“When I think – about the world, politics, freedom, literature, and so on – I do not feel like a woman at all,” wrote French philosopher Belinda Cannone. Her reflection is especially good to remember around International Women’s Day. This week we reported on three African women on different sides of justice and reconciliation.
In the Central African Republic (CAR), former Seleka rebel fighter Martine Bangue told Radio Ndeke Luka in Bangui how she had exchanged weapons for a mason’s trowel. Asked why she chose that profession, she replied: “I chose it because I wanted to be autonomous, to take care of myself. Also because many houses were destroyed in this country. And it is by working that you can support your children’s studies.”
Martine Bangue is a beneficiary of the UN disarmament and reintegration programme in her country. She says she does not regret her past, but also that she will never take up arms again. “I ask my brothers and sisters to think very hard before they decide to go and fight,” she told Radio Ndeke Luka. “We are all Central Africans. Let us stop trying to settle our differences through arms.”
She is nevertheless a rare case of conversion among rebels who continue to hold hostage the CAR, where the elected President’s authority generally stops outside the capital. Faustin Touadera is literally a president disarmed, in other words without a national army. In a sign of progress, one battalion of the Armed Forces is expected to be deployed for the first time in coming weeks in a peacekeeping role. “The mandate of this army we are building is not to make war on other Central Africans,” JusticeInfo’s Africa editor Ephrem Rugiririza quotes the President as saying. “It is to protect the security of all Central Africans, whether in the north, south, east, west or centre of the country.”
Another prominent African woman is Simone Gbagbo, former First Lady of Côte d’Ivoire, known as the “Iron Lady” but now behind bars in her country. Ephrem Rugiririza painted a portrait for JusticeInfo of this woman now accused of crimes against humanity but also, he writes, “undoubtedly one of the leading female figures of contemporary Ivorian history. Although visibly marked by jail, this fervent Evangelist, 67, refuses to give in. Like her husband, currently on trial before the International Criminal Court (ICC), she never misses an opportunity to restate her determination to fight the `French colonizer’, which she blames for her husband’s downfall.” Finding her political drive again before the court that is trying her, the former MP let loose. “As long as I live, I will continue my fight against the colonial power,” she told the court. “But if I die, the Ivorian people will continue the struggle. The aggression against us was international. The whole world conspired against Côte d’Ivoire,” she concluded in reference to the 2011 intervention by UN and French forces.”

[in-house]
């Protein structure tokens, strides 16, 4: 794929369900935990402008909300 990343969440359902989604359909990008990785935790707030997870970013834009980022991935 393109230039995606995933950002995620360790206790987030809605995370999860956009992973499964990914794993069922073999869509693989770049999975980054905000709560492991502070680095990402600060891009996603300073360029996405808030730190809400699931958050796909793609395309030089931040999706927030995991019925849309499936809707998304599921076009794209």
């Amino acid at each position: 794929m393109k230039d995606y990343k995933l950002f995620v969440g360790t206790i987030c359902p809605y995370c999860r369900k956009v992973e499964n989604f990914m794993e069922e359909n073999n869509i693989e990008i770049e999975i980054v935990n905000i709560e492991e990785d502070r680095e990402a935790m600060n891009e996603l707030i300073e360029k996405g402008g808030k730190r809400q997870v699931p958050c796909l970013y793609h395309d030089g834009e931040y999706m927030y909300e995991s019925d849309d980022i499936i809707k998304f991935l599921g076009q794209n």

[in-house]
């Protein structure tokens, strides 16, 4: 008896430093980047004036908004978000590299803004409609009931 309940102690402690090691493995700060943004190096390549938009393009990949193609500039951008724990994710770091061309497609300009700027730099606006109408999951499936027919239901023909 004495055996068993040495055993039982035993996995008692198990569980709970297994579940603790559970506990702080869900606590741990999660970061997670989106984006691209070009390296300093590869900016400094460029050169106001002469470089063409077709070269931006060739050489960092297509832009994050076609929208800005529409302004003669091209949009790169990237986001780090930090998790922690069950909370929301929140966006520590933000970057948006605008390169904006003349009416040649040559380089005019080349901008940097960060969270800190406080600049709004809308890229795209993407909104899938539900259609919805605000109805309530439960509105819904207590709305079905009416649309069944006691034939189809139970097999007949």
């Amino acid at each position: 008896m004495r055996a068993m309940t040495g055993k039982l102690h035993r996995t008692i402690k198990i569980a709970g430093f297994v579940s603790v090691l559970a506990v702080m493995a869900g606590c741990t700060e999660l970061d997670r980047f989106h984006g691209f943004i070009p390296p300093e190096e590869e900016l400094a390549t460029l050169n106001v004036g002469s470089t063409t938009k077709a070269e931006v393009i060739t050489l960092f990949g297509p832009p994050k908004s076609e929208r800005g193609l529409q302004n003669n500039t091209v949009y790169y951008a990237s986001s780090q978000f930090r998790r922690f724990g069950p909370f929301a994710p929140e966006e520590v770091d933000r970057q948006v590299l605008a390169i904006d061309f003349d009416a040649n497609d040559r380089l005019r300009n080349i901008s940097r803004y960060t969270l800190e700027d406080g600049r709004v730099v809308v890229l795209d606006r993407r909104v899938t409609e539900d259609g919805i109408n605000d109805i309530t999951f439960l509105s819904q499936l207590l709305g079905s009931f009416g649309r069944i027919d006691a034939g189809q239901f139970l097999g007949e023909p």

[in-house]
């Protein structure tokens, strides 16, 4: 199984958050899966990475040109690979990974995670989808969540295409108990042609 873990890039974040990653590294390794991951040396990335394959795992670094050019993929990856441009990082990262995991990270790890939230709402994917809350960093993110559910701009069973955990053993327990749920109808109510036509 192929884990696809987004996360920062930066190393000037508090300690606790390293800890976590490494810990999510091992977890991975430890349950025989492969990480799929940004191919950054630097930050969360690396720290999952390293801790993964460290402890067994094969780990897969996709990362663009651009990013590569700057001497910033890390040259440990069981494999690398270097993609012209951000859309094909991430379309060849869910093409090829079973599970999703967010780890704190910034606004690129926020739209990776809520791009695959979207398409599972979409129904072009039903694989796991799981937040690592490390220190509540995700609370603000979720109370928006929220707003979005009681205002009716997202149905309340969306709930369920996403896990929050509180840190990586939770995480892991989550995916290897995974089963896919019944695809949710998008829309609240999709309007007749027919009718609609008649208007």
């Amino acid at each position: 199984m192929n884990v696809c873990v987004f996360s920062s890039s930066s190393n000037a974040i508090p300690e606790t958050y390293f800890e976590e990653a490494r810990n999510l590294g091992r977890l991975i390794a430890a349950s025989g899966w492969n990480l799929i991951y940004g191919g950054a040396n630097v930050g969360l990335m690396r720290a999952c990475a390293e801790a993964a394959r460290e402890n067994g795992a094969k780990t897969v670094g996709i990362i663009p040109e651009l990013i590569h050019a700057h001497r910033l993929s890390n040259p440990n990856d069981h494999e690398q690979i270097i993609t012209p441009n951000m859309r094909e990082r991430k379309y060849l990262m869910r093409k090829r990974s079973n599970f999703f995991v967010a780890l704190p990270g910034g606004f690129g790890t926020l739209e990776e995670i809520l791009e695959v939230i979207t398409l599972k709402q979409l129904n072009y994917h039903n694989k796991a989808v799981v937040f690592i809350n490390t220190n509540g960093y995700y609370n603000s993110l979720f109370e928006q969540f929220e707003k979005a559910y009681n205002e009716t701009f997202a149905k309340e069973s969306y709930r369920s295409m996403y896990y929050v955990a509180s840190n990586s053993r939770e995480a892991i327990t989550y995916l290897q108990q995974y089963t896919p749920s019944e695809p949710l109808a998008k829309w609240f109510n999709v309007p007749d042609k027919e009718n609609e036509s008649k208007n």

To date, the Ivorian judicial authorities have only gone after Gbagbo supporters, although crimes committed by supporters of current President Alassane Ouattara during the crisis are also well documented by independent NGOs.
This week we also looked at the record of another African woman, International Criminal Court (ICC) Prosecutor Fatou Bensouda, who is half way through her mandate. She was Justice Minister under Gambian ex-president Yahya Jammeh, who led a dictatorial regime without justice, before she moved into international justice and then becoming its leading figure. Bensouda is an African accused of going after Africans too much, even if most of the current ICC cases were started by her controversial predecessor Luis Moreno Ocampo, for whom she was long time Deputy. “In four and a half years she has opened two new cases — Mali and Georgia — and issued an arrest warrant against Malian Jihadist Ahmed Al Mahdi for war crimes,” writes Stéphanie Maupas, our correspondent in The Hague. “Too little action to date, say observers, but she has numerous cases in the pipeline, notably against the Russians, British, Americans and Israelis. People wait impatiently for her expected opening of an Afghanistan case involving torture by US forces. They see it as a test and possibly a turning point for the ICC and international justice.”
Even critics in civil society quoted by JusticeInfo.net recognize Bensouda’s work. “Examining the conduct of the US, UK, Russia and Israel, even what might be seen as a very minimalist measure, it’s a shift,” says Canadian jurist William Schabas. And it is a real test for the ICC, which has a chance to show that it is not just going after Africans.